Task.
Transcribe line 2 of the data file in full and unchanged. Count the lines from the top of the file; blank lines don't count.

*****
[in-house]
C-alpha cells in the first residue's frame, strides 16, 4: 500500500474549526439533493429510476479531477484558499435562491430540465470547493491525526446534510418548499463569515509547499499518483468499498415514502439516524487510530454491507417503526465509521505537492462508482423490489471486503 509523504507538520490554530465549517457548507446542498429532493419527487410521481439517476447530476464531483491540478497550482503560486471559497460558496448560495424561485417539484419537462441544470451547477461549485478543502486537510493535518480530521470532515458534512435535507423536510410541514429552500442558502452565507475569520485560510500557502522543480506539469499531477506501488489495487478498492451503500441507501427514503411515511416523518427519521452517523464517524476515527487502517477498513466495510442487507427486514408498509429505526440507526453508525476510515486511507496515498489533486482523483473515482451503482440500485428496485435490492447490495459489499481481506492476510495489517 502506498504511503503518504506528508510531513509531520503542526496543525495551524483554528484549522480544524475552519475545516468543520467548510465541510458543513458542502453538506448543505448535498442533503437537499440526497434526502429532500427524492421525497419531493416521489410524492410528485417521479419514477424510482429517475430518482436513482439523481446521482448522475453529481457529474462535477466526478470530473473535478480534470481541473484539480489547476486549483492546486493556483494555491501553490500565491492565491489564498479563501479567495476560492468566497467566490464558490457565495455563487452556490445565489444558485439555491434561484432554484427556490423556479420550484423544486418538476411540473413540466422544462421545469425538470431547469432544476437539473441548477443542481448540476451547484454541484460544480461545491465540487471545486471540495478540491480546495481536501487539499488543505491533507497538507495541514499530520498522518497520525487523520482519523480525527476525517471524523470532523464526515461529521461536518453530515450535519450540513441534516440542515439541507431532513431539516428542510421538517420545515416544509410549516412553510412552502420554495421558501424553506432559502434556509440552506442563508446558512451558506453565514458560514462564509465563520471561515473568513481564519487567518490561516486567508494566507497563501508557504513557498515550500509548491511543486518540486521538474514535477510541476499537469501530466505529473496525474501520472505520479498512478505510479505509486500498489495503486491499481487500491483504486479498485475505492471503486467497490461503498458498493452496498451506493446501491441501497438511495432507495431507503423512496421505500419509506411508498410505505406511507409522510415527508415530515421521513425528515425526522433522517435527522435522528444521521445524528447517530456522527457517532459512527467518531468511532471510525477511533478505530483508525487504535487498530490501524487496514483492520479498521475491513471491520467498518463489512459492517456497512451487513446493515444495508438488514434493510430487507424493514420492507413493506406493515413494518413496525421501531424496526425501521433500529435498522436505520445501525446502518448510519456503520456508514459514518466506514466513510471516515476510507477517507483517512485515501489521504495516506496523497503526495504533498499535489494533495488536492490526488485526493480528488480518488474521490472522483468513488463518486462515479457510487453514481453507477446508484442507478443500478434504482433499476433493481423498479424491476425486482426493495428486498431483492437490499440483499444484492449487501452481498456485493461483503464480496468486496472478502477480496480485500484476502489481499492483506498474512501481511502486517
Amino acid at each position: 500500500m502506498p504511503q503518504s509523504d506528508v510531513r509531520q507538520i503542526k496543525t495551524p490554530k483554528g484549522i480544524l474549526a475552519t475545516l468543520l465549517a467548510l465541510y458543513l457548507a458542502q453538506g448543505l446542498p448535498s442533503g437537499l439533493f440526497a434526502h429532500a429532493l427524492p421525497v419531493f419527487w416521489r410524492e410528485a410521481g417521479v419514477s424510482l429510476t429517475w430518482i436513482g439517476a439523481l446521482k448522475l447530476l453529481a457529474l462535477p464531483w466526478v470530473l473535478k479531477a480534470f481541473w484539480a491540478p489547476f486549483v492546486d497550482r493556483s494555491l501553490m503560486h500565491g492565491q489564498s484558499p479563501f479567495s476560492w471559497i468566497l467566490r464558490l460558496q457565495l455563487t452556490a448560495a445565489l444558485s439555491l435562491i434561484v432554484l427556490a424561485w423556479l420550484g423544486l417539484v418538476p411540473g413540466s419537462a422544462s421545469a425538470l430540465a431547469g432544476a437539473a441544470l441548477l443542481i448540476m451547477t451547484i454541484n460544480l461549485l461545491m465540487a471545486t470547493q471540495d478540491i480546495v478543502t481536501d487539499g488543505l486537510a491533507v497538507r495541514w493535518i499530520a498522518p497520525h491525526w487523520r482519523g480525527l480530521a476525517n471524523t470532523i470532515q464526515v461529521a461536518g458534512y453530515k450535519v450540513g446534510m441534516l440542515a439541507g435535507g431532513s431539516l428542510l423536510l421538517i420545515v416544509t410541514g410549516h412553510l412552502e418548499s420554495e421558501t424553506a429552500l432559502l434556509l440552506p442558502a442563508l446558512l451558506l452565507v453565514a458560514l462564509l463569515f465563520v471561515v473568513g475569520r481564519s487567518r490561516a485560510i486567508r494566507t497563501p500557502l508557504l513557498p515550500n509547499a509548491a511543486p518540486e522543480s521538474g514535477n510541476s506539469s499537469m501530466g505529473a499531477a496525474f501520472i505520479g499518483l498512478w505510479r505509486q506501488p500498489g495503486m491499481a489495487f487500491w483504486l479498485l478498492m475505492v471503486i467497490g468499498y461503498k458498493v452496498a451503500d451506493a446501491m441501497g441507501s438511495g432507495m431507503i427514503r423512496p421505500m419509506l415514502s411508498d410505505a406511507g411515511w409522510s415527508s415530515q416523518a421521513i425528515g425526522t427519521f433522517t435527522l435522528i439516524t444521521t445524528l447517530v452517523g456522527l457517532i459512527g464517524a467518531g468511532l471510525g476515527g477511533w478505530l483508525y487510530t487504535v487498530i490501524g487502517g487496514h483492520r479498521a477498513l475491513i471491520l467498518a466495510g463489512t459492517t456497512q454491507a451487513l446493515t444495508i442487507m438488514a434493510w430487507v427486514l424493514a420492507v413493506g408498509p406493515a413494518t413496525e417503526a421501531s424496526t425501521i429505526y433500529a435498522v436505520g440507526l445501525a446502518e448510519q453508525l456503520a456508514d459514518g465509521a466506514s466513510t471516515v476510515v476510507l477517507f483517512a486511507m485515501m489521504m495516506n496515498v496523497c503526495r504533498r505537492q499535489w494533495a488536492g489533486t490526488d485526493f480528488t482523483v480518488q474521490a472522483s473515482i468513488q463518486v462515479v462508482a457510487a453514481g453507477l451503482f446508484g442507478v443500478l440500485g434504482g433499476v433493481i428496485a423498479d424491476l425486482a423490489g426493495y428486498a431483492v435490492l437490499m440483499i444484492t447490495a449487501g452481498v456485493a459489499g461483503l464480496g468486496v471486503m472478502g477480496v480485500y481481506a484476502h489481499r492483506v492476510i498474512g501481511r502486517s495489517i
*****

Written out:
C-alpha cells in the first residue's frame, strides 16, 4: 500500500474549526439533493429510476479531477484558499435562491430540465470547493491525526446534510418548499463569515509547499499518483468499498415514502439516524487510530454491507417503526465509521505537492462508482423490489471486503 509523504507538520490554530465549517457548507446542498429532493419527487410521481439517476447530476464531483491540478497550482503560486471559497460558496448560495424561485417539484419537462441544470451547477461549485478543502486537510493535518480530521470532515458534512435535507423536510410541514429552500442558502452565507475569520485560510500557502522543480506539469499531477506501488489495487478498492451503500441507501427514503411515511416523518427519521452517523464517524476515527487502517477498513466495510442487507427486514408498509429505526440507526453508525476510515486511507496515498489533486482523483473515482451503482440500485428496485435490492447490495459489499481481506492476510495489517 502506498504511503503518504506528508510531513509531520503542526496543525495551524483554528484549522480544524475552519475545516468543520467548510465541510458543513458542502453538506448543505448535498442533503437537499440526497434526502429532500427524492421525497419531493416521489410524492410528485417521479419514477424510482429517475430518482436513482439523481446521482448522475453529481457529474462535477466526478470530473473535478480534470481541473484539480489547476486549483492546486493556483494555491501553490500565491492565491489564498479563501479567495476560492468566497467566490464558490457565495455563487452556490445565489444558485439555491434561484432554484427556490423556479420550484423544486418538476411540473413540466422544462421545469425538470431547469432544476437539473441548477443542481448540476451547484454541484460544480461545491465540487471545486471540495478540491480546495481536501487539499488543505491533507497538507495541514499530520498522518497520525487523520482519523480525527476525517471524523470532523464526515461529521461536518453530515450535519450540513441534516440542515439541507431532513431539516428542510421538517420545515416544509410549516412553510412552502420554495421558501424553506432559502434556509440552506442563508446558512451558506453565514458560514462564509465563520471561515473568513481564519487567518490561516486567508494566507497563501508557504513557498515550500509548491511543486518540486521538474514535477510541476499537469501530466505529473496525474501520472505520479498512478505510479505509486500498489495503486491499481487500491483504486479498485475505492471503486467497490461503498458498493452496498451506493446501491441501497438511495432507495431507503423512496421505500419509506411508498410505505406511507409522510415527508415530515421521513425528515425526522433522517435527522435522528444521521445524528447517530456522527457517532459512527467518531468511532471510525477511533478505530483508525487504535487498530490501524487496514483492520479498521475491513471491520467498518463489512459492517456497512451487513446493515444495508438488514434493510430487507424493514420492507413493506406493515413494518413496525421501531424496526425501521433500529435498522436505520445501525446502518448510519456503520456508514459514518466506514466513510471516515476510507477517507483517512485515501489521504495516506496523497503526495504533498499535489494533495488536492490526488485526493480528488480518488474521490472522483468513488463518486462515479457510487453514481453507477446508484442507478443500478434504482433499476433493481423498479424491476425486482426493495428486498431483492437490499440483499444484492449487501452481498456485493461483503464480496468486496472478502477480496480485500484476502489481499492483506498474512501481511502486517